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Allen School and AI2 researchers earn CHI Best Paper Award for new tool enabling personalized tracking of citations in scientific literature

Screenshot of CiteSee user interface with key at top of screen identifying the reader's own citations, previously cited papers, citations also found in recently opened papers, saved citations and recently opened but not saved papers. The lower part of the screen shows an abstract with highlighted citations that indicate the category.
With CiteSee, researchers receive personalized visual cues that assist them to contextualize citations and leverage their reading history to identify citations for relevant papers.

The review of existing literature is an essential part of scientific research — and citations play a key role by enabling researchers to trace the origins of ideas, put the latest progress into context and identify potential directions for future research. In the course of their review, a researcher may encounter dozens, or even hundreds, of inline citations that may or may not be linked to papers that are directly relevant to their work. While there are tools that can predict how a cited paper contributed or weigh its influence on a particular work, those are one-size-fits-all approaches that do not reflect a reviewer’s personal interests and goals.

A team of researchers from the Allen School, Allen Institute for AI, and the University of Pennsylvania envisioned a more personalized experience. The resulting paper, “CiteSee: Augmenting Citations in Scientific Papers with Persistent and Personalized Historical Context,” recently earned a Best Paper Award at the Association for Computing Machinery Conference on Human Factors in Computing Systems (CHI 2023).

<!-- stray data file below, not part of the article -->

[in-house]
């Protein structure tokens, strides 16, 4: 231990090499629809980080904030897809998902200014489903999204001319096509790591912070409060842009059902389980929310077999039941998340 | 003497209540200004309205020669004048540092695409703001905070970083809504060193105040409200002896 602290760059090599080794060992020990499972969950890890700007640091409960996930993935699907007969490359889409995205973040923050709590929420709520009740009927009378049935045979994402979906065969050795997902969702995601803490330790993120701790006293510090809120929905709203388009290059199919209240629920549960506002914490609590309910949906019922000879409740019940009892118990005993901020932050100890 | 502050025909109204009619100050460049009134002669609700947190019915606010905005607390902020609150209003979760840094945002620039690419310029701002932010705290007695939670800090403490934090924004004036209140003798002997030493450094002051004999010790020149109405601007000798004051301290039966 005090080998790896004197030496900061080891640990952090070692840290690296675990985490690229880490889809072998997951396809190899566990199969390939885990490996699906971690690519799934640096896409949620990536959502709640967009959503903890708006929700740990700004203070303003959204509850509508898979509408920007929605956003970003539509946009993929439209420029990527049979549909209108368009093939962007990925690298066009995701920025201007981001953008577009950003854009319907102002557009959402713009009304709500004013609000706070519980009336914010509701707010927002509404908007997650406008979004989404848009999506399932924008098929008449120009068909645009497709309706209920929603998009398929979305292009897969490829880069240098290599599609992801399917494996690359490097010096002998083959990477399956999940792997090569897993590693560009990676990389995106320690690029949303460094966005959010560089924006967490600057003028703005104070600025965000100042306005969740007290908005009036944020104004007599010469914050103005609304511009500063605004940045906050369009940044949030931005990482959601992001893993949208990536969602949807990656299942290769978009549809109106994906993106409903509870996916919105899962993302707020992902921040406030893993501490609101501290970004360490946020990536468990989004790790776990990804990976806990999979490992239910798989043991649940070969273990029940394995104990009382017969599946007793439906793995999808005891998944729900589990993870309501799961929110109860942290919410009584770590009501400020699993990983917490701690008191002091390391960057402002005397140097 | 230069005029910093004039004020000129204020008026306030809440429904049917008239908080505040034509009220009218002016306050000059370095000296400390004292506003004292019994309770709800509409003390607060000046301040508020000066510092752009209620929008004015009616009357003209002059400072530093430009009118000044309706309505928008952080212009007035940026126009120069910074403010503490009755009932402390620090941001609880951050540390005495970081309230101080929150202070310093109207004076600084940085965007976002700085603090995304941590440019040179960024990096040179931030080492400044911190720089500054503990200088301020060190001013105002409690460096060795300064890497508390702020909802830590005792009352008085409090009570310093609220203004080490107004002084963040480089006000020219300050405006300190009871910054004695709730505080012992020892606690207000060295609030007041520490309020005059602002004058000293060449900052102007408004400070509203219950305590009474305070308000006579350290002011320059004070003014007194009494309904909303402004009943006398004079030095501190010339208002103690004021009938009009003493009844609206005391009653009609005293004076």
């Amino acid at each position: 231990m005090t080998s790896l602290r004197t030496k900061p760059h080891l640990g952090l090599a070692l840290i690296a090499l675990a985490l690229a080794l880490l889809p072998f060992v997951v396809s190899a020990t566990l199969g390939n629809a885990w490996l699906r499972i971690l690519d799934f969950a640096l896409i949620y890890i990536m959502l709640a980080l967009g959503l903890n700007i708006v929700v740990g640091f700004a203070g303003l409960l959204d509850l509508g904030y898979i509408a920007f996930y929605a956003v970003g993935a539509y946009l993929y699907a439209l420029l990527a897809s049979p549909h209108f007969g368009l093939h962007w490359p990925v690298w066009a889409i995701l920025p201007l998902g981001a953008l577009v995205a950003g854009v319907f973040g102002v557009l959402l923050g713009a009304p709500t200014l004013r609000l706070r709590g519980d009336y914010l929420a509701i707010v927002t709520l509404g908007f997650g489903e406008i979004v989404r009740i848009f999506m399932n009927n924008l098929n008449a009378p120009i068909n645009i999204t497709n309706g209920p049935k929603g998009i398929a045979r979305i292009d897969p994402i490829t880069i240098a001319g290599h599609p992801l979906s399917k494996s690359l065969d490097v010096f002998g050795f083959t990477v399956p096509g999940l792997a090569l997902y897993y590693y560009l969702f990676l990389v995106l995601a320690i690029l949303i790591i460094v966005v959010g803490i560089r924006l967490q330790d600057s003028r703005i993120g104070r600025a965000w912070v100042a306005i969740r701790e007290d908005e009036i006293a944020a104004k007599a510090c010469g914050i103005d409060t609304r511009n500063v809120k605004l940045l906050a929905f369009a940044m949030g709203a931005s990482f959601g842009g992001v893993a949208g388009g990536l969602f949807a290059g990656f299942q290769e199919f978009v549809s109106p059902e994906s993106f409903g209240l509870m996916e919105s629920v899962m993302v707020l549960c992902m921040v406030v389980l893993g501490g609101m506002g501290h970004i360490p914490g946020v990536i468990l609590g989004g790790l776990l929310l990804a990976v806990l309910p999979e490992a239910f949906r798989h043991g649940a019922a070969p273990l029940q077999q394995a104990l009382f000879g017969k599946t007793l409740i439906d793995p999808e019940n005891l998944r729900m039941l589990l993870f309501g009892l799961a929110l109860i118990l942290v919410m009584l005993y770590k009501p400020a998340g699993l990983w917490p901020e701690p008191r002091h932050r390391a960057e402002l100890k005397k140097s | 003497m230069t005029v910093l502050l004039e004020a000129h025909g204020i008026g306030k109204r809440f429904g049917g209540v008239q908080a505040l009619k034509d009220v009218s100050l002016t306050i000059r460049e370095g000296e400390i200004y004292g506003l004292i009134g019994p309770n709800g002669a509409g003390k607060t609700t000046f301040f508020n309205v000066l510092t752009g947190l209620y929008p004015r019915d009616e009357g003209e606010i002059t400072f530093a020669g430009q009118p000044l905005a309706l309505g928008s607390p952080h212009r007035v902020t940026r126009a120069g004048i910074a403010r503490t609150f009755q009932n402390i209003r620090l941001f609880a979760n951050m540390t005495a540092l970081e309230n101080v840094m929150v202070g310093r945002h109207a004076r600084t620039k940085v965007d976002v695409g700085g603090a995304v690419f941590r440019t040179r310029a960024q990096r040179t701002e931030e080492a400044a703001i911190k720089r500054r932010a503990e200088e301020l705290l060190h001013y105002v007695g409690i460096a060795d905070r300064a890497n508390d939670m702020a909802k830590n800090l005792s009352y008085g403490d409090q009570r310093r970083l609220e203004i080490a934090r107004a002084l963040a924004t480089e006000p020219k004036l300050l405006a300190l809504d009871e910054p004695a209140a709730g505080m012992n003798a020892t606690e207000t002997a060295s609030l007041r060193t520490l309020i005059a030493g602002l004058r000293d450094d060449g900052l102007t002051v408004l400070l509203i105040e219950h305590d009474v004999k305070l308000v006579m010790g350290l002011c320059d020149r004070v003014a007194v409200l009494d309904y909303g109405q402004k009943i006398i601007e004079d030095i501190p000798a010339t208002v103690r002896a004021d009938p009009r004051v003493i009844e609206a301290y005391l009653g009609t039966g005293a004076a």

CiteSee assists researchers with scientific literature reviews by creating personalized visual cues to contextualize previously encountered citations. These cues make it easier to identify potentially relevant papers which they have yet to consider — and keep tabs on those they encountered previously — based on their reading and saving history.

To inform their design of the tool, the team conducted exploratory interviews to understand how researchers make sense of inline citations as they read as well as what limitations and needs come up when completing literature reviews. 

Portrait of Amy Zhang in front of a windowed building exterior and tree-lined boulevard, smiling and wearing black and metallic cat-eye glasses frames, a navy blazer, a cream-colored gathered neckline blouse, gold hoop earrings and a gold pendant necklace.
Amy Zhang

”We discovered that researchers had trouble determining which citations were important,” explained co-author and Allen School professor Amy Zhang, director of the Social Futures Lab. “They also wanted to keep better track of the context around their saved citations, especially when those papers appeared as citations in multiple publications.”

Based on their findings, Zhang and her colleagues built three key features into CiteSee to personalize the reader’s experience. These included the means to augment known paper citations, discover unknown paper citations, and assist users in keeping track of and triaging how they had previously interacted with papers to make better sense of inline citations as they read. CiteSee applies visual cues to indicate to readers whether a particular citation is one they have previously encountered, such as a previously visited paper, a saved paper, a paper that the reader has cited in the past or the reader’s own paper. 

“A user can adjust the time frame around papers they have read to fine-tune CiteSee’s visual augmentation of inline citations,” noted Zhang. “They can also easily reference the citing sentence for that same citation across multiple papers, enabling them to truly customize the literature review experience.”

The research team assessed how useful CiteSee would be in practice through both a controlled laboratory study and a field deployment. In the lab study, the researchers aimed to validate CiteSee’s ability to identify relevant prior work during the literature review process. They found that leveraging personal reading history had a significant impact on CiteSee’s ability to identify relevant citations for the users.